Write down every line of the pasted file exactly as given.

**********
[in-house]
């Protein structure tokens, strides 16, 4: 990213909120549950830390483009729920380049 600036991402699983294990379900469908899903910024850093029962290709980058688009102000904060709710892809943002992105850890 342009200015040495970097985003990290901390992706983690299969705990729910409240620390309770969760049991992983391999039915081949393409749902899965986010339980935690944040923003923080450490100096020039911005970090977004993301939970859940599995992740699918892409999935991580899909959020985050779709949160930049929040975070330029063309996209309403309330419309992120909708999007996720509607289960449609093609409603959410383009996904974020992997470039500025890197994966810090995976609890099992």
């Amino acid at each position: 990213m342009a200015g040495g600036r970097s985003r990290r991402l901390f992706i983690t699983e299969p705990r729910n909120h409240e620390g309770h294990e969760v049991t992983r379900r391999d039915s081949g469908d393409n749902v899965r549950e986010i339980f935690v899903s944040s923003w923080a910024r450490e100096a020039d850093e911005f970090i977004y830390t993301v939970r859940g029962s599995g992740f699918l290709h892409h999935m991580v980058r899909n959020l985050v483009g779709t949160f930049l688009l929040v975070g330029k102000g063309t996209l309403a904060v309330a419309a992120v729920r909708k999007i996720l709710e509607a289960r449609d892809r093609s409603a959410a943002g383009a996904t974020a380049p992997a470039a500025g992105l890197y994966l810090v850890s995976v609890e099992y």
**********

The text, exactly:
[in-house]
């Protein structure tokens, strides 16, 4: 990213909120549950830390483009729920380049 600036991402699983294990379900469908899903910024850093029962290709980058688009102000904060709710892809943002992105850890 342009200015040495970097985003990290901390992706983690299969705990729910409240620390309770969760049991992983391999039915081949393409749902899965986010339980935690944040923003923080450490100096020039911005970090977004993301939970859940599995992740699918892409999935991580899909959020985050779709949160930049929040975070330029063309996209309403309330419309992120909708999007996720509607289960449609093609409603959410383009996904974020992997470039500025890197994966810090995976609890099992």
């Amino acid at each position: 990213m342009a200015g040495g600036r970097s985003r990290r991402l901390f992706i983690t699983e299969p705990r729910n909120h409240e620390g309770h294990e969760v049991t992983r379900r391999d039915s081949g469908d393409n749902v899965r549950e986010i339980f935690v899903s944040s923003w923080a910024r450490e100096a020039d850093e911005f970090i977004y830390t993301v939970r859940g029962s599995g992740f699918l290709h892409h999935m991580v980058r899909n959020l985050v483009g779709t949160f930049l688009l929040v975070g330029k102000g063309t996209l309403a904060v309330a419309a992120v729920r909708k999007i996720l709710e509607a289960r449609d892809r093609s409603a959410a943002g383009a996904t974020a380049p992997a470039a500025g992105l890197y994966l810090v850890s995976v609890e099992y």